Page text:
Showing 129 results

Archival description
.22 Short Bullet
CA ON00428 2022.13 · Item · 2022

Item is one lead .22 caliber bullet. Typically, this item was used with small pocket pistols and mini revolvers.

Apple peeler
CA ON00428 2021.07-2021.07.01 · Item · ca. 1900
Part of Howard and Mary Louise Ashbourne Collection

Item is an apple peeler. It has a clamp on the bottom that would allow the user to secure the device to a table or counter. An apple would be placed on the spikes, through the core. Turning the crank with the wooden handle causes the subsequent gears to spin allowing the arm with the razor to peel the apple. There is a patent stamp on the peeler, however due to age and storage conditions the text is illegible. It definitely reads "PAT JAN" but the year is unclear.

CA ON00428 2021.50 · Item · ca. 1900

Item is a linen apron. Sometimes called a waitress apron or a maid apron, it features delicate embroidered details, two pockets and a scalloped hem. The item likely dates to the early 20th century.

CA ON00428 2017.06-2017.06.01 · Series · ca. 1863 - 1981
Part of British royal commemorative dishware collection

Series consists of objects donated by Howard and Mary Louise Ashbourne, and Linda Tyrrell. Included are mugs, small pitchers, saucers, a goblet, and a teacup.

Some notable pieces in the series include a possibly stoneware pitcher dated 1863 for the marriage of the Prince of Wales and the Princess Alexandra; a mug dated 1902 for the coronation of King Edward VII, that features a lithophane portrait of him; and various mugs celebrating the coronation of Queen Elizabeth II and her wedding to Prince Philip, as well as a mug commemorating their 1959 visit to Canada.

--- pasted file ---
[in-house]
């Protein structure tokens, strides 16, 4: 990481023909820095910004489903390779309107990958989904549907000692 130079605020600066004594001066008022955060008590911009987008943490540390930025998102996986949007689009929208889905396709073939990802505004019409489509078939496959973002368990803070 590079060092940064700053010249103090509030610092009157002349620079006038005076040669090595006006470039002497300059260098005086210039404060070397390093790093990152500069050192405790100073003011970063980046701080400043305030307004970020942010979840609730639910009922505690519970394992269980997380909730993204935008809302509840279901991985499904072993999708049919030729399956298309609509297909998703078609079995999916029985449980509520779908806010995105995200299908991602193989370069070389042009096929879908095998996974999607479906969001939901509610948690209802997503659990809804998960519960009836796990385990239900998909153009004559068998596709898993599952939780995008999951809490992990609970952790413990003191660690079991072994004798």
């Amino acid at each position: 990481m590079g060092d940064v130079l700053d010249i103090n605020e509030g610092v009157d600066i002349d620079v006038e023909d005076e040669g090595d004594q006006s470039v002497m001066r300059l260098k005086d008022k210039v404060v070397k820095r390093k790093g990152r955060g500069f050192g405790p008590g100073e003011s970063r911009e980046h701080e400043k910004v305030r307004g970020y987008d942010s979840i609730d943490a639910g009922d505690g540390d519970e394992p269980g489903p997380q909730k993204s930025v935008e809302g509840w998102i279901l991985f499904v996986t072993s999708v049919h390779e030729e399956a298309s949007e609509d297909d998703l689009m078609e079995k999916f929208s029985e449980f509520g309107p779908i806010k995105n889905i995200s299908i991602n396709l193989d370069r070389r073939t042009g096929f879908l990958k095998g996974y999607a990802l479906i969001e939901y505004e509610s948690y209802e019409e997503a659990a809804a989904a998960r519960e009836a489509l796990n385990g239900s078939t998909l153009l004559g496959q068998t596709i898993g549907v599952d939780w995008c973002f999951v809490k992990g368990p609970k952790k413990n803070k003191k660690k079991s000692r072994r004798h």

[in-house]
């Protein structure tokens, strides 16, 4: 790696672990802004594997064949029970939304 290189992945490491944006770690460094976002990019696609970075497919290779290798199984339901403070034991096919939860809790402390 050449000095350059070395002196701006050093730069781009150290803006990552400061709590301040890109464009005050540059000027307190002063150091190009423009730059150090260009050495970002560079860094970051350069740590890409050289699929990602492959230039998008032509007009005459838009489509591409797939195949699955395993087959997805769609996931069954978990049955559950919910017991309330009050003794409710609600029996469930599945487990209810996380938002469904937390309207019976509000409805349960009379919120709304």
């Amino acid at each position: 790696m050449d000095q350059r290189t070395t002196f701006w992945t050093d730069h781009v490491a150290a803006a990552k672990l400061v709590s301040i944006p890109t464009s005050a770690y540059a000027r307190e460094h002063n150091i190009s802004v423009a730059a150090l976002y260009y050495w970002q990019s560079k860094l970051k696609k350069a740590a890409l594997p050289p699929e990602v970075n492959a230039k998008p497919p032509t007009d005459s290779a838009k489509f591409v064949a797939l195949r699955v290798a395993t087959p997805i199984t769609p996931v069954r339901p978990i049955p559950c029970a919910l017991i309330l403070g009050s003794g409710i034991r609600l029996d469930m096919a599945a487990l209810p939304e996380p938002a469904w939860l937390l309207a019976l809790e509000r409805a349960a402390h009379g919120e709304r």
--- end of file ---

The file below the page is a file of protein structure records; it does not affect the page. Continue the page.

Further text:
Baby Point Plaque
CA ON00428 2021.54 · Item

Item is one temporary plaque made of corrugated plastic. The design of the plaque replicates other heritage plaques around the city of Toronto that detail local history. Titled “Baby Point Crescent, Baby Point Road, Baby Point Terrace”, the contents of the sign explains the history of Jacques “James” Baby, who the area is named after. It highlights the Baby family’s ties to slavery, citing they were responsible for enslaving at least 17 Black and Indigneous people. The creator of the sign is unknown, it is one of several signs placed around Toronto to draw attention to the involvment of prominent historical figures in slavery.

Bed warmer
CA ON00428 2021.25 · Item · ca. 1920

Item is a ceramic bed warmer or foot warmer. Originally, bed warmers used hot coals from a fire to warm the bed before use. This example, however, could stay in the bed as the user slept and would be filled with hot water.

The warmer is designed to replicate a small Gladstone bag and features faux stitching patterns along the seams. The original handle has been replaced with a leather tie, but the item still has the original wooden stopper.

Bourne Denby
Bickle fire extinguisher
CA ON00428 2021.35 · Item · ca. 1940

Item is one tin fire extinguisher. It was filled with sodium bicarbonate which would be thrown onto the base of a fire to smother it.

Boudoir cap
CA ON00428 2021.44 · Item · ca. 1900